Several months ago, I got into a discussion with Wes Hill and Matt Anderson about Wes’s post, Is Being Gay Sanctifiable? At the time, I drafted a post in response to that conversation, but did not have time to polish it for publication. In light of the more recent discussions of language (including Wes’s On Disagreeing About “Homosexuality”: A Thought Experiment and Matt’s Can Christians be gay? An Inquiry), I decided to revise and expand the draft.
I want to reflect on what the word “gay” is about—that is, what experience or set of experiences does it point to? (I also want to ask similar questions about “friendship.”) But before doing so, I want us to think about a very different example: the word “ship.” Consider Eustace Scrubb’s response when he found himself magically transported into Narnia and embarked on the Dawn Treader. He wrote in his diary,
It’s madness to come out into the sea in a rotten little thing like this. Not much bigger than a lifeboat. And, of course, absolutely primitive indoors. No proper saloon, no radio, no bathrooms, no deck-chairs. I was dragged all over it yesterday evening and it would make anyone sick to hear Caspian showing off his funny little toy boat as if it was the Queen Mary. I tried to tell him what real ships are like, but he’s too dense.
For Eustace, “ship” referred to a modern ocean modern liner like the Queen Mary; while for the Narnians, “ship” meant a small sailing vessel like the Dawn Treader. The word is the same, and certain key elements of the concept are the same, but what the word is about is different.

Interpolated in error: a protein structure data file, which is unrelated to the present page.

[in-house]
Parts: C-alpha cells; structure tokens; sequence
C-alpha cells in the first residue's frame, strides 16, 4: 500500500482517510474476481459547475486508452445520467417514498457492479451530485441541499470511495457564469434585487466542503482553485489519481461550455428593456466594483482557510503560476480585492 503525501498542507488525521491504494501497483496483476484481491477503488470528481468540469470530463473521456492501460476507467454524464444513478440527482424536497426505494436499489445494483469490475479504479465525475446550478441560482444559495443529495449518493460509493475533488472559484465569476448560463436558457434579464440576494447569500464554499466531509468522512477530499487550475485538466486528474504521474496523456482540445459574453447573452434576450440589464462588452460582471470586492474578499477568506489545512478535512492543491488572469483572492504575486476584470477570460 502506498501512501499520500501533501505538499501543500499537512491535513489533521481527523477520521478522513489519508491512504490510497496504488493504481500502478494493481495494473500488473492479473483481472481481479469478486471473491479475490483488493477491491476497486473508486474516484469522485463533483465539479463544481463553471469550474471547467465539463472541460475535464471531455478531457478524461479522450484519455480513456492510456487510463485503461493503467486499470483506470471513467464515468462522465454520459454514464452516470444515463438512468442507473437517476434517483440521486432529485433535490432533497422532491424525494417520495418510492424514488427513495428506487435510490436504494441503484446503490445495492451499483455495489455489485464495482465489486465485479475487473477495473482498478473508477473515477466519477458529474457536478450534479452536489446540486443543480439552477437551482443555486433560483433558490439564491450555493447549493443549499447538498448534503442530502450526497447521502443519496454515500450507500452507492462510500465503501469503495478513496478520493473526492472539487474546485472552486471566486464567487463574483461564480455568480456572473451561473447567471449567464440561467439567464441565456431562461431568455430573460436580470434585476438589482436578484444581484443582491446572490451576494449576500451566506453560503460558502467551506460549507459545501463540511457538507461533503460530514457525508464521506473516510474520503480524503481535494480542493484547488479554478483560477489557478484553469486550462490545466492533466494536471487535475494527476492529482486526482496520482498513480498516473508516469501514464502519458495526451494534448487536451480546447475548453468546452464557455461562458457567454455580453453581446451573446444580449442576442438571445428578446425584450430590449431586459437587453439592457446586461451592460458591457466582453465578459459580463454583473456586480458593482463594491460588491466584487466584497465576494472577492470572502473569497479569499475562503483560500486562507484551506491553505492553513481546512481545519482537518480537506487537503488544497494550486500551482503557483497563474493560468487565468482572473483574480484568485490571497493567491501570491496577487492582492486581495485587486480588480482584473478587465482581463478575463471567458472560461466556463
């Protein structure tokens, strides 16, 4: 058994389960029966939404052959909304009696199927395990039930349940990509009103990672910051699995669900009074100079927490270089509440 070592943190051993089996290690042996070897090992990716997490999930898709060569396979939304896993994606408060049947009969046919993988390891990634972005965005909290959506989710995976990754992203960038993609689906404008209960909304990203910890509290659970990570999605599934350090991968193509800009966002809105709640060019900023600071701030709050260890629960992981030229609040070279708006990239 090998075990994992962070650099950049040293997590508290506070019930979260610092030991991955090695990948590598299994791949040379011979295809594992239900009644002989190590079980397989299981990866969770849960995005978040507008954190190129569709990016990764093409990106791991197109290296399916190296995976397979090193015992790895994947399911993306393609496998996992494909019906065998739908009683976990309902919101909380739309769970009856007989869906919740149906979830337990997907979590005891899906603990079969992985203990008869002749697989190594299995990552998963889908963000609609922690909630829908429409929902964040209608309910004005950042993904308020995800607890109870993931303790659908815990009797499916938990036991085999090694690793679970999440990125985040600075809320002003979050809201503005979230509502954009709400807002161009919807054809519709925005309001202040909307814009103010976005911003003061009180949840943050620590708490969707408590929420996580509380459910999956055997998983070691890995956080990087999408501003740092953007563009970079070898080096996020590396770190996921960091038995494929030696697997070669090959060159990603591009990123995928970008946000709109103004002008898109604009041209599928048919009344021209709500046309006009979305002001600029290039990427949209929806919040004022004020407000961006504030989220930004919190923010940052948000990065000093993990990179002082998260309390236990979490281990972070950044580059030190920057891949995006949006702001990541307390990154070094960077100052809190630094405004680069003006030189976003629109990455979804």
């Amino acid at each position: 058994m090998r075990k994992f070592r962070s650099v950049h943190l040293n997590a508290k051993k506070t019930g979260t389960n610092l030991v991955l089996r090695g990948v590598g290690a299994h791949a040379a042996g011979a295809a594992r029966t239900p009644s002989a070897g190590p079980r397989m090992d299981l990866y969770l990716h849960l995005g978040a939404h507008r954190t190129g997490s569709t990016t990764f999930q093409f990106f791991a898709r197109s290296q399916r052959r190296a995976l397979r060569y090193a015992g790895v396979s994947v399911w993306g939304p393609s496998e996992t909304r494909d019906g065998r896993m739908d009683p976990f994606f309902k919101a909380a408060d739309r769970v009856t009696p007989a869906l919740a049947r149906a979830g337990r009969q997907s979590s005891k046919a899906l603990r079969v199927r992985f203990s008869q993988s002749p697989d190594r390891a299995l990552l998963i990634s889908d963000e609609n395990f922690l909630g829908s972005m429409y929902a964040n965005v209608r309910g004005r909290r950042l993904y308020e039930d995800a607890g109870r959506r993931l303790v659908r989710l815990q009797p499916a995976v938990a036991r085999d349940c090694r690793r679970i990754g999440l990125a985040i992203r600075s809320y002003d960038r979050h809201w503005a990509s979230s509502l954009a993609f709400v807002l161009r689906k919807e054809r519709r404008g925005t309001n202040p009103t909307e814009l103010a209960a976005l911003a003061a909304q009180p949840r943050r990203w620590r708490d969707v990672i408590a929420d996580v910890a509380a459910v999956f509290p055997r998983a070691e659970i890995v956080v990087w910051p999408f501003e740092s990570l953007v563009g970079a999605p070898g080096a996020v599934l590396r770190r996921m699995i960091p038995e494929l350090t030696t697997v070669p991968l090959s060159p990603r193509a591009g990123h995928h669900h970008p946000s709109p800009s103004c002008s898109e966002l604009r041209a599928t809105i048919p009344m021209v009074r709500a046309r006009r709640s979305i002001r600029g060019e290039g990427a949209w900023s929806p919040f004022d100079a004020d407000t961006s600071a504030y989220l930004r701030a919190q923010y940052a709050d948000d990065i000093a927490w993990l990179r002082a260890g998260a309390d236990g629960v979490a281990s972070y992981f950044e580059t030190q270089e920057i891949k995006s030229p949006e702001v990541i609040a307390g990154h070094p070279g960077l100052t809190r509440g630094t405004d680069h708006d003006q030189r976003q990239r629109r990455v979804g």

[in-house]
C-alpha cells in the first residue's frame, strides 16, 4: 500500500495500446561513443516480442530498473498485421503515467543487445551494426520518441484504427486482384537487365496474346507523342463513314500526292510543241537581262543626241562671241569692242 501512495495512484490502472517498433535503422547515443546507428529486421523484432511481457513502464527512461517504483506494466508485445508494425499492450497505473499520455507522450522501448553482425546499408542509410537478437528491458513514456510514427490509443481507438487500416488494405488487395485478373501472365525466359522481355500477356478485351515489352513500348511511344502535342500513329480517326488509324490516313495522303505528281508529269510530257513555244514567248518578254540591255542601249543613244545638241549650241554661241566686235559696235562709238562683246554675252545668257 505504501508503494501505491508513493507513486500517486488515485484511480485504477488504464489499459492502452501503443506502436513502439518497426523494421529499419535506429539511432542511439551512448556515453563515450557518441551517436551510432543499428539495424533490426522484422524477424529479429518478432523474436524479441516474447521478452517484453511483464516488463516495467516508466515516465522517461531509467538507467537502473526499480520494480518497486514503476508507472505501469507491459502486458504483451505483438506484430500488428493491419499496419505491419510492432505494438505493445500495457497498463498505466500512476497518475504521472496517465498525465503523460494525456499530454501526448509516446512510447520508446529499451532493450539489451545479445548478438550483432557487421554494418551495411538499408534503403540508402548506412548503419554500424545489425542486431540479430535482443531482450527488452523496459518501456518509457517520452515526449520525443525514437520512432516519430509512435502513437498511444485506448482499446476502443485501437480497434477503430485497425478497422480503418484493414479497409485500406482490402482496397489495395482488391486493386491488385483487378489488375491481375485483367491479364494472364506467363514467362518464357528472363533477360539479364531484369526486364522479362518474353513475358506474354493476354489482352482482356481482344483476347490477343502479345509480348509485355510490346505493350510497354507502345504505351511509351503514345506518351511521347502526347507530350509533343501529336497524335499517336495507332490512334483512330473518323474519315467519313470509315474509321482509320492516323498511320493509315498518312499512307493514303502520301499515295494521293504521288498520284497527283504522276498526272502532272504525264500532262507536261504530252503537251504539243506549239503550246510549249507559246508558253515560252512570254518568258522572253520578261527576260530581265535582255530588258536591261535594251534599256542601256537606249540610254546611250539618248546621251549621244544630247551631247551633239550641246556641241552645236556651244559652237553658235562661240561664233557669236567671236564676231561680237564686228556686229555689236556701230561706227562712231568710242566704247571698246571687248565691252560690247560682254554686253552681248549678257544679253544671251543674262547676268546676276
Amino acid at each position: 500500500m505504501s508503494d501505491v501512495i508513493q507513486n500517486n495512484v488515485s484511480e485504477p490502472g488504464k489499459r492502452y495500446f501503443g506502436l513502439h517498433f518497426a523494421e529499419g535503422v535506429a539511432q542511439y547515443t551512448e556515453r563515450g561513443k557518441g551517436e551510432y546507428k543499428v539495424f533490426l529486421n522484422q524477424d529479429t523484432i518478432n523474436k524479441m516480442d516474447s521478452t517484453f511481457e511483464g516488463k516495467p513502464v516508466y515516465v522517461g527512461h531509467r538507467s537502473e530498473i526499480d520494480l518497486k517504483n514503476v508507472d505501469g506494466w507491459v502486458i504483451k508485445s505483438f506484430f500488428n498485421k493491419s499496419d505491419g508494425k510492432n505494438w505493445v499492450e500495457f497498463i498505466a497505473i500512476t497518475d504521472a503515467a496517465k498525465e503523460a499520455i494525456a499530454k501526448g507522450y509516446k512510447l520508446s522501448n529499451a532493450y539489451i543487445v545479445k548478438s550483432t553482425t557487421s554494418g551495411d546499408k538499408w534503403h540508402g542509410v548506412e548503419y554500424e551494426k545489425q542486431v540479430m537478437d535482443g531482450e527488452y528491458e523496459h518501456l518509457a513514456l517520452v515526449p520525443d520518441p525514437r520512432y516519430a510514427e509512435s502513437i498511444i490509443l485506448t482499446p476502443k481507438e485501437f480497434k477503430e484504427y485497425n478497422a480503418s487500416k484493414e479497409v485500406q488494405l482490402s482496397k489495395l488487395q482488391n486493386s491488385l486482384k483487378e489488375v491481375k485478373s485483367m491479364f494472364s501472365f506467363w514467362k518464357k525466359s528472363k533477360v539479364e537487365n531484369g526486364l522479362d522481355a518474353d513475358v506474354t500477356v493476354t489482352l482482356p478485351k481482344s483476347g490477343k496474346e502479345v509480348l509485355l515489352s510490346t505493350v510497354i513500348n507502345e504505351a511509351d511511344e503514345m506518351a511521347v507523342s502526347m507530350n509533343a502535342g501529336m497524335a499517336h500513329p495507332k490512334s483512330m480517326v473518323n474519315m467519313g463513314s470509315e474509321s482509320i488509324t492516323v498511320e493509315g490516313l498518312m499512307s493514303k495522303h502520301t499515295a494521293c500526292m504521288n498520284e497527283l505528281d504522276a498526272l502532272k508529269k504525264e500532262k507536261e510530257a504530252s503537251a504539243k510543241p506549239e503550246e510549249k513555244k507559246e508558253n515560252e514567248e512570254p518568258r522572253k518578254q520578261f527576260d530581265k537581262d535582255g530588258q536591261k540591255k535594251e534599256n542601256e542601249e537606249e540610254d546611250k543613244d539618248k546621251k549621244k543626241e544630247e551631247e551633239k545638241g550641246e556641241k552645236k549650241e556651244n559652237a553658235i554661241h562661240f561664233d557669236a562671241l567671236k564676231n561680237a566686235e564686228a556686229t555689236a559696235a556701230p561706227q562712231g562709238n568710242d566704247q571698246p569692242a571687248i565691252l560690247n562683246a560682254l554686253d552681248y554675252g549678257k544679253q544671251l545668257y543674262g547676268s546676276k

When, as a boy, I read Luke’s description of the Apostle Paul’s journey on a “ship” (in Acts 20-21), I imagined him getting on board something like the MV Coho (above), which I rode several times a year from Port Angeles to Victoria and back again. When I got a little older and realized that Paul had been on a sailing ship, my mental imagery tended to be drawn from the ships of the Age of Discovery, because that was the kind of sailing ship I most frequently encountered in my non-Biblical reading.
This is a common source of ambiguity in language. When I projected my own experience with ships into the story, the result was not completely misleading. Certain root elements of the concept of “ship” were shared between the ship that Paul rode on in the book of Acts and the “ships” that I saw sailing past when was on the waterfront, or the ships that I rode on trips to Seattle or Victoria. But there was still a certain significant level of misunderstanding in my reading of the text (though I doubt that misunderstanding led to any erroneous theological conclusions).
I use this example only because I want to discuss a different, though related, question: when someone uses or hears the word “gay,” what set of experiences or dispositions is the word about for them? And I will argue that different life stories produce differences in the word’s content that are probably larger than the differences between my boyhood concept of a “ship” and the concept of a “ship” that Luke had in mind when he wrote the book of Acts. These differences, in turn, make it easy for two people, looking at the same text, to assign very different meanings to the word “gay,” with the result that some readers project meanings into the text that were not present for the author. Here, the differences in meaning are much more theologically significant, and so need much more careful discussion.